The thought of owing a rusty-spotted cat is quite popular judging by the Google searches:
Note: this article is in 3 parts for tech reasons. Sorry. There is a link to next part at the end of each section. Thanks.
The answer depends on where you are and I am referring to the country or the state in the USA. In the UK, it is legal to own a rusty-spotted cat. You don’t need a licence to own a rusty-spotted cat in the UK, which greatly surprises me, because it is an exception to the list of dangerous wild animals as set out in the schedule to The Dangerous Wild Animals Act 1976 (Modification) (No.2) Order 2007 (a ‘statutory instrument’). Note: I have amended this section on May 7, 2022 having noticed that this cat is ‘excepted’ from the list of designated dangerous wild animals.
The reason must be because of its size. It is probably considered to be no more dangerous than a domestic cat. However, this diminutive cat has the mind of a lion ?. I have some doubts about the drafting of this statutory instrument so please check with the local authority. I would suggest that this statutory instrument is badly drafted and there are errors in it but I don’t know the history behind it.
The rusty-spotted cat would, however, continue to be protected once owned under the Animal Welfare Act 2006.
Moral dimension and conservation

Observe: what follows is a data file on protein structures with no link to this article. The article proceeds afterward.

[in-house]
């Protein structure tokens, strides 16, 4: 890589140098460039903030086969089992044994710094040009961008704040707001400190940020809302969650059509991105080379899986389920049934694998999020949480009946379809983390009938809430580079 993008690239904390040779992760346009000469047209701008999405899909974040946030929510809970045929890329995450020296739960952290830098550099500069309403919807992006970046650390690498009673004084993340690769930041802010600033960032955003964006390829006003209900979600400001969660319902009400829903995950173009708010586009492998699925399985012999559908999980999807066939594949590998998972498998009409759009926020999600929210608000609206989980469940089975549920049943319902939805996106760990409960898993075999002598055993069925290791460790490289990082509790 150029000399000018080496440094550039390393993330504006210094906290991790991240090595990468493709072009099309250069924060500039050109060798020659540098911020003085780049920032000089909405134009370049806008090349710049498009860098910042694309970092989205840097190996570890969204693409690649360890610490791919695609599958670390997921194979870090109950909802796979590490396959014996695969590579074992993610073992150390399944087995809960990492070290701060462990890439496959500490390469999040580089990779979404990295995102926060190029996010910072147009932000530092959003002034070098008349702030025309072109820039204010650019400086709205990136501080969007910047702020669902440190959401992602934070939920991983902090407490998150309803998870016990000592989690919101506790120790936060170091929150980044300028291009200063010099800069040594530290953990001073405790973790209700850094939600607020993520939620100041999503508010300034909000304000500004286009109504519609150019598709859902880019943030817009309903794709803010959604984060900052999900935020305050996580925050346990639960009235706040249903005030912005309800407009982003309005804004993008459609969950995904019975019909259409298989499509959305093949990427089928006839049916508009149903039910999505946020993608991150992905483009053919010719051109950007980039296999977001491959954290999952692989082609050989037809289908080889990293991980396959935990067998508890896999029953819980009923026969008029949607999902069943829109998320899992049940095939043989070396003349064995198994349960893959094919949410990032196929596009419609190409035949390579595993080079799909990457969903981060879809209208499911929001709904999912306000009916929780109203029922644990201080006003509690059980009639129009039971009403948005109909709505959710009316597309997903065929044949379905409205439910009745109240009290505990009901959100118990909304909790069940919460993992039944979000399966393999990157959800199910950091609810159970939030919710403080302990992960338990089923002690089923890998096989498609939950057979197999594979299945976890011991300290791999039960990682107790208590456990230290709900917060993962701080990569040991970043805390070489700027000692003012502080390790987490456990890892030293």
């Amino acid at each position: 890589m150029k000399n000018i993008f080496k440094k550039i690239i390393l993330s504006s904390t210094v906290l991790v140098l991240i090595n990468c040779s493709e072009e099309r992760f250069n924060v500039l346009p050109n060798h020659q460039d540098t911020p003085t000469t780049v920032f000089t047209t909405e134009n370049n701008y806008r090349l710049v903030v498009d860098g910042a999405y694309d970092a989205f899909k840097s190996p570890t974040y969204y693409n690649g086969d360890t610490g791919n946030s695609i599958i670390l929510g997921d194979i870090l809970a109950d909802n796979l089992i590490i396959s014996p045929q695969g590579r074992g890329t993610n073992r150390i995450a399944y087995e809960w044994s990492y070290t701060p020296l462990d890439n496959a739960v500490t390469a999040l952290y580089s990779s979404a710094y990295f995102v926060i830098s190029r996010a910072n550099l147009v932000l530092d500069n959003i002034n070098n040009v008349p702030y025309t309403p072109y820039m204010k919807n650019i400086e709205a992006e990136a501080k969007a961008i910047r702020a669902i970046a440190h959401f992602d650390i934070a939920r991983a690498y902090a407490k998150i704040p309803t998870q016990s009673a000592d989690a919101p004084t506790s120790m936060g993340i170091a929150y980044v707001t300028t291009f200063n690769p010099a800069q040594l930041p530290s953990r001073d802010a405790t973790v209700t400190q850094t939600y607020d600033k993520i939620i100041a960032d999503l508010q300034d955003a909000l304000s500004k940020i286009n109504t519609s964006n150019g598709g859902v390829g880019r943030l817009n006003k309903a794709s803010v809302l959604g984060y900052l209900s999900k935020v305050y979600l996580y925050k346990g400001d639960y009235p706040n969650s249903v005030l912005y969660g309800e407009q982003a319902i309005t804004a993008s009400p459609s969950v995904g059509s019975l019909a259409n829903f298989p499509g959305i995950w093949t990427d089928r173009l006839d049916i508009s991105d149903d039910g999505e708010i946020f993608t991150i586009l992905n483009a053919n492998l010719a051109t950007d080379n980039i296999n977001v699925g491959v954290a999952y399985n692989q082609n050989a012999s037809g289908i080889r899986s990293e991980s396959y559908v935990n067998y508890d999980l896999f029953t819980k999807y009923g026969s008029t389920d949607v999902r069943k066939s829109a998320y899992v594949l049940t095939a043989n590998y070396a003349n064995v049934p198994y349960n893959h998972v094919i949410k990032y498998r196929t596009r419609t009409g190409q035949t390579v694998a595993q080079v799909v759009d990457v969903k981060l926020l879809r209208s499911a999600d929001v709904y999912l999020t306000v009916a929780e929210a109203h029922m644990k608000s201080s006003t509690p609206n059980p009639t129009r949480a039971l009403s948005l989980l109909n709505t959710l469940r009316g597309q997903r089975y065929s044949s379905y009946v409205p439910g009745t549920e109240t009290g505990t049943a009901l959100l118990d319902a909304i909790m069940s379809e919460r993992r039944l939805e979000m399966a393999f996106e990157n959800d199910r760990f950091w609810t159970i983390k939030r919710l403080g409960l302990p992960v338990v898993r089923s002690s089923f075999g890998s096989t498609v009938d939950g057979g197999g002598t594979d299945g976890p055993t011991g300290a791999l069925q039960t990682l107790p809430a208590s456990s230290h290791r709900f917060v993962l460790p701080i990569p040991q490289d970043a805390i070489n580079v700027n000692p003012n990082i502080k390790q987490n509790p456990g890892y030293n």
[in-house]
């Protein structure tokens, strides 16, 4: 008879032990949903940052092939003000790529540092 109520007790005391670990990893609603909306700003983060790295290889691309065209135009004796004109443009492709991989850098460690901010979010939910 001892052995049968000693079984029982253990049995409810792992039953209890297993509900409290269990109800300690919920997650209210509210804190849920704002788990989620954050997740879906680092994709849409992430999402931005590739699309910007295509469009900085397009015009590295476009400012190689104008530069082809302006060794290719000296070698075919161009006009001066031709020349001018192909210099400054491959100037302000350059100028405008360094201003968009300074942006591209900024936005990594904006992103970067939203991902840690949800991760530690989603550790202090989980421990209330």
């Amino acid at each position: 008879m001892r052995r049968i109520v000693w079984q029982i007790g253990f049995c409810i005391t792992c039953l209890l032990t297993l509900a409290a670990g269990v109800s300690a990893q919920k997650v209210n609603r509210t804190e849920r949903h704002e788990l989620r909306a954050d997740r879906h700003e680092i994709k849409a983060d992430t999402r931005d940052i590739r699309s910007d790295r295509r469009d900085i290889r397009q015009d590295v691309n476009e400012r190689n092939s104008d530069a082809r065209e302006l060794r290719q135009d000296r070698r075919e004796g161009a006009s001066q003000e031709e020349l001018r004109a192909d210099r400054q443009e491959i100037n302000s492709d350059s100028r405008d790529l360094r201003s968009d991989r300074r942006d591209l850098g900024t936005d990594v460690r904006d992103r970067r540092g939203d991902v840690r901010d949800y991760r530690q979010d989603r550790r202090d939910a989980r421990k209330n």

However, there is also the moral dimension which I’ll get out of the way. I know it is boring but it is necessary to touch on this. Arguably, it is immoral to own a rusty-spotted cat as a pet because this is a wild cat species. It is the smallest species of wild cat and probably the smallest cat on the planet which is why people who’d normally adopt a domestic cat might want to adopt this little feline. It is exotic, special and very cute looking but its behaviour is not cute.
This cat is not domesticated and it should be allowed to live peaceably in its habitat in the wild. To try and own one as a domestic cat is both foolhardy and wrong. It is also quite possibly doomed to failure. It is reputed to be a fierce fighter with one in captivity viciously attacking a gazelle fawn without any fear. There was great difficulty in getting it off. It is small but if you listened to it screaming in your living room, you’d probably be scared shitless or your wife or child would. Or you’d better get a gallon of enzyme cleaner to get rid of the smell of pee sprayed all over your favourite carpet or sofa when it marks territory.
And they are incredibly agile climbers and movers. Believe it or not they are substantially better movers than domestic cats. They have great grace and agility in their movements and dart around like squirrels.
Then there are the conservation issues. In the wild, the population of this species is declining because of human activities. If you buy one, where did it come from? The wild? A zoo? Someone stole a cub from their mother? None of it is good and it’s bad for conservation.
To recap: morally, ethically and practically it is not a good idea to own one. But is it illegal?
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